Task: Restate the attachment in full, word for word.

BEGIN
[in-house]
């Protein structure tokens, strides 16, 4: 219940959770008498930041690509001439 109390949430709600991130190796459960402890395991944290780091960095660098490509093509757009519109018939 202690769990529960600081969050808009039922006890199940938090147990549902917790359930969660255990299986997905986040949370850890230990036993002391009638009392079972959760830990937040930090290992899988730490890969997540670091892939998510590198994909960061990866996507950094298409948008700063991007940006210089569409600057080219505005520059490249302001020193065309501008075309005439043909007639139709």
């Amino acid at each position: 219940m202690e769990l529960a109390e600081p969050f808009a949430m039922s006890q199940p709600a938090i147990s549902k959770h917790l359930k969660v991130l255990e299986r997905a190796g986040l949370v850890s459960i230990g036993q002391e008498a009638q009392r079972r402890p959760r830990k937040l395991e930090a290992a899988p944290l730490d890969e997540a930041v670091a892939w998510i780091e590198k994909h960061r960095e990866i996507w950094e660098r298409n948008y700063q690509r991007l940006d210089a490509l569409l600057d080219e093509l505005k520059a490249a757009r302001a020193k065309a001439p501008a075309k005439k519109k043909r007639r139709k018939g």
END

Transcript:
[in-house]
């Protein structure tokens, strides 16, 4: 219940959770008498930041690509001439 109390949430709600991130190796459960402890395991944290780091960095660098490509093509757009519109018939 202690769990529960600081969050808009039922006890199940938090147990549902917790359930969660255990299986997905986040949370850890230990036993002391009638009392079972959760830990937040930090290992899988730490890969997540670091892939998510590198994909960061990866996507950094298409948008700063991007940006210089569409600057080219505005520059490249302001020193065309501008075309005439043909007639139709």
């Amino acid at each position: 219940m202690e769990l529960a109390e600081p969050f808009a949430m039922s006890q199940p709600a938090i147990s549902k959770h917790l359930k969660v991130l255990e299986r997905a190796g986040l949370v850890s459960i230990g036993q002391e008498a009638q009392r079972r402890p959760r830990k937040l395991e930090a290992a899988p944290l730490d890969e997540a930041v670091a892939w998510i780091e590198k994909h960061r960095e990866i996507w950094e660098r298409n948008y700063q690509r991007l940006d210089a490509l569409l600057d080219e093509l505005k520059a490249a757009r302001a020193k065309a001439p501008a075309k005439k519109k043909r007639r139709k018939g």